The next time I saw him I asked for an interview. This is the story I wrote:
San Antonio native Joel Horlen began his baseball career in sandlots and summer leagues.
He earned a scholarship to Oklahoma State University and then was drafted by the Chicago White Sox in 1959.
They brought him up from the minor leagues in 1961 to Comiskey Park on the south side of town, a magical place run by owner Bill Veeck, who invented the exploding scoreboard.
Horlen, a 6-footer, 24 years old, and righthanded, took the mound to face awesome hitters such as Mickey Mantle and Roger Maris, who hit 61 home runs that year. It took a lot of confidence for a rookie like Horlen to face down Maris and Mantle.
Horlen didn’t do so well. His record was 1-3 that first year, his ERA a dismal 6.63.
But he must have shown promise, because they kept sending him out there. In 1962, he won seven and lost six.
He got better and stronger every year with the White Sox until his best year, 1967, when he won 19 games. His ERA was 2.06, the lowest in the American League. He pitched a no-hitter against the Detroit Tigers. He was a cinch to win the Cy Young award, but Jim Lonborg of the Boston Red Sox received more votes for that prize because the Red Sox won the pennant.
They called him Hard Luck Horlen after that, but he was playing for a hard-luck team -- the White Sox came in second place behind the Yankees year after year in the 1960s. They were good, but just not good enough.
Horlen stayed with the White Sox until 1971, when he was 34. His speed was off. They traded him to the Oakland Athletics, and that next year was his last one in the majors.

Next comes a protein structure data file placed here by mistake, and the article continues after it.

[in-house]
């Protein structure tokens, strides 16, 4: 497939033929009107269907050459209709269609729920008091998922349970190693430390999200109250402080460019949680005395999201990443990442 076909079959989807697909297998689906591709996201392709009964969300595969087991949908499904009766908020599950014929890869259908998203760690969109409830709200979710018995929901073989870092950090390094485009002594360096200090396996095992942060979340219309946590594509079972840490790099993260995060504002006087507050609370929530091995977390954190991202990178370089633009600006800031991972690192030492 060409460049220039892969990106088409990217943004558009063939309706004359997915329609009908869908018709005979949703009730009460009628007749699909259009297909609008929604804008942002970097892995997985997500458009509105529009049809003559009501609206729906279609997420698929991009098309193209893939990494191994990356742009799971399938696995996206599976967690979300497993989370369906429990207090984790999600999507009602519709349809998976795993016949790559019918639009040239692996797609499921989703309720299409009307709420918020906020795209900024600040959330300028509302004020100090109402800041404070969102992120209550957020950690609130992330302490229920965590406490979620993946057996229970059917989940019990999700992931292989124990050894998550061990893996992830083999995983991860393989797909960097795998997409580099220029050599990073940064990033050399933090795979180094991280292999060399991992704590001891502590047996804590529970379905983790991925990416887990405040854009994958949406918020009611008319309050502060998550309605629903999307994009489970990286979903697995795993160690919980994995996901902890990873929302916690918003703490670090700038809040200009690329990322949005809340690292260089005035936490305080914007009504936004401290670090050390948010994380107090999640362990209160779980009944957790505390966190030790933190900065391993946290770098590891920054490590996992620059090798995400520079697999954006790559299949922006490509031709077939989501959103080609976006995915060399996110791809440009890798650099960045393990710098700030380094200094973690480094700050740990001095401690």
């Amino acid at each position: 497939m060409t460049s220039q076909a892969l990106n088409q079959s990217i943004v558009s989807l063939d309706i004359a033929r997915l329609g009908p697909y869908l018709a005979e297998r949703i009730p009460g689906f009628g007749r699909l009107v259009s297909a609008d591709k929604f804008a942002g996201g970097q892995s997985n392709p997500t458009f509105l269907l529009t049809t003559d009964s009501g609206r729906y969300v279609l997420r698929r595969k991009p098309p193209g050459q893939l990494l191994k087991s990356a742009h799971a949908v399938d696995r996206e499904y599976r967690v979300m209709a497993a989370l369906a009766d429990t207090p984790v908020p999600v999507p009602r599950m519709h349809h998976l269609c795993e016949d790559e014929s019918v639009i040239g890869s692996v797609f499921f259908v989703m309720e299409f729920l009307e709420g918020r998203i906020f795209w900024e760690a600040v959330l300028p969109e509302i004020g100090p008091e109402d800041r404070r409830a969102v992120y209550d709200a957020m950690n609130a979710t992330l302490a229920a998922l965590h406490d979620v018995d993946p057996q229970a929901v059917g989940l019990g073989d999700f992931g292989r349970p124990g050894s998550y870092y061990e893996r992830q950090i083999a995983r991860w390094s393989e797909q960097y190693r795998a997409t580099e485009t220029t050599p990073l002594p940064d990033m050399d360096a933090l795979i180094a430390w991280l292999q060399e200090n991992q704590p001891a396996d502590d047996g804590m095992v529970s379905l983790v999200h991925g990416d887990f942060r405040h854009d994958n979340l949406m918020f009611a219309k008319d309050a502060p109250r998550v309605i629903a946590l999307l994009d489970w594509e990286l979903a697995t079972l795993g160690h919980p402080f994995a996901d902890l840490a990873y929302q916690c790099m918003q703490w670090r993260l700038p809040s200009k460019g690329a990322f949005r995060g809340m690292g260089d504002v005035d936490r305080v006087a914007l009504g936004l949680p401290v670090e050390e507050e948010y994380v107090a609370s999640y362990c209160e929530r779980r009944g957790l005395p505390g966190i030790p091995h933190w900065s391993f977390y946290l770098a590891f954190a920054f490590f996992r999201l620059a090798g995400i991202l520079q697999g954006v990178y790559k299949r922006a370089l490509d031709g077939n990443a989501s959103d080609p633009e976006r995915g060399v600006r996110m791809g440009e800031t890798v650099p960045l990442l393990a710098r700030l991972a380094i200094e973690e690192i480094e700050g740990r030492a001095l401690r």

The A’s didn’t use him much. He won three games and lost four. But that year was the beginning of the mighty A’s dynasty -- the team with Rollie Fingers, Catfish Hunter, and Reggie Jackson.
The A’s won the pennant, and Hard Luck Horlen got a chance to pitch in the World Series -- a long way from the sandlots of San Antonio.
Having the grace of a gifted athlete, Horlen decided to retire after that. He quit while he was ahead, because he had seen other players play beyond their years trying to hold on to a career meant only for young men. His lifetime record was 116-117, a respectable and durable achievement.
He went back to San Antonio with his wife and children and started a construction business. “I thought about continuing as a coach, but I had a family to raise, and I had to make a living,” he said.
Major league players did not earn million-dollar salaries in those years.
After 15 years in construction, Horlen returned to baseball as a minor league coach for the San Francisco Giants.
He returned home for good 12 years later, a respected baseball elder.
In that capacity, he often visits the press box at Wolff Stadium to watch the San Antonio Missions play. He listens to the other old-timers talk about baseball, but he doesn’t say much himself.
Horlen was famous for that reticence as a pitcher. Reporters liked his game, but he was no talker. “I probably wasn’t a very good interview,” he admits. “I thought my actions on the field would speak for themselves. I’m still that way today.”
Asked about the enormous salaries of current players, Horlen said, “They deserve what they can get. I was just glad I got to play.”
He did wonder, however, about how often current players get injured. “I played 12 years. I was on the disabled list only two times because of my knees, but my arm never gave me any trouble,” he said.
During his career, the best advice for a pitcher in the off-season was to stay away from the training room.
“I wouldn’t pick up a ball from September until January. All I did was hunt and play golf, and I think that was better.”
Looking over the Missions’ roster this year, Horlen was not willing to choose the rising stars -- the ones who will make it to the major leagues like he did.
“It’s hard to say which ones might make it, but they all have a chance, you know,” he said, a fine sentiment from a man of few words.
Today, he still wears a special ring with a sparkling diamond in the center. Around the stone it says “World Series, 1972, Oakland Athletics.”